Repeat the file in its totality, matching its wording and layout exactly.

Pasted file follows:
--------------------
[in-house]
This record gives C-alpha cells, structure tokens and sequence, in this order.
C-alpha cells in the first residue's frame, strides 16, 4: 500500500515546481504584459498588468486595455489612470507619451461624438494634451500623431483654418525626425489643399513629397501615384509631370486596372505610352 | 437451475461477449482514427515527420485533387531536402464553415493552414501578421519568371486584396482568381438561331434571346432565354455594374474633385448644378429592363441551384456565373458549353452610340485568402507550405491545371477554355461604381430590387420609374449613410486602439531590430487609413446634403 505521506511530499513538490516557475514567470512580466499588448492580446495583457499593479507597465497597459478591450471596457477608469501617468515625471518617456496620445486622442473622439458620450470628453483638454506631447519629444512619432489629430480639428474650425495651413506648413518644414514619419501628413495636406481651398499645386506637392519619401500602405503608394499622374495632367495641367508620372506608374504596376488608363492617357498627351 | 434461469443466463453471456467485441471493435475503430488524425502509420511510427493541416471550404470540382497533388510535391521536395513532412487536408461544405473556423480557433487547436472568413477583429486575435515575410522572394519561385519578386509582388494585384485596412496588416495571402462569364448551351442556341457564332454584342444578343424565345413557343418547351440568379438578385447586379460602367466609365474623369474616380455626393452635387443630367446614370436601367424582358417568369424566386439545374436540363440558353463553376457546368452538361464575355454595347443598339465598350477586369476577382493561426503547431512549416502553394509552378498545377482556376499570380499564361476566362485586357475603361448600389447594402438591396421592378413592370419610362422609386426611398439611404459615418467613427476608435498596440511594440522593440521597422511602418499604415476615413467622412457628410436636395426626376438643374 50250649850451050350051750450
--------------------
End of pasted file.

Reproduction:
[in-house]
This record gives C-alpha cells, structure tokens and sequence, in this order.
C-alpha cells in the first residue's frame, strides 16, 4: 500500500515546481504584459498588468486595455489612470507619451461624438494634451500623431483654418525626425489643399513629397501615384509631370486596372505610352 | 437451475461477449482514427515527420485533387531536402464553415493552414501578421519568371486584396482568381438561331434571346432565354455594374474633385448644378429592363441551384456565373458549353452610340485568402507550405491545371477554355461604381430590387420609374449613410486602439531590430487609413446634403 505521506511530499513538490516557475514567470512580466499588448492580446495583457499593479507597465497597459478591450471596457477608469501617468515625471518617456496620445486622442473622439458620450470628453483638454506631447519629444512619432489629430480639428474650425495651413506648413518644414514619419501628413495636406481651398499645386506637392519619401500602405503608394499622374495632367495641367508620372506608374504596376488608363492617357498627351 | 434461469443466463453471456467485441471493435475503430488524425502509420511510427493541416471550404470540382497533388510535391521536395513532412487536408461544405473556423480557433487547436472568413477583429486575435515575410522572394519561385519578386509582388494585384485596412496588416495571402462569364448551351442556341457564332454584342444578343424565345413557343418547351440568379438578385447586379460602367466609365474623369474616380455626393452635387443630367446614370436601367424582358417568369424566386439545374436540363440558353463553376457546368452538361464575355454595347443598339465598350477586369476577382493561426503547431512549416502553394509552378498545377482556376499570380499564361476566362485586357475603361448600389447594402438591396421592378413592370419610362422609386426611398439611404459615418467613427476608435498596440511594440522593440521597422511602418499604415476615413467622412457628410436636395426626376438643374 50250649850451050350051750450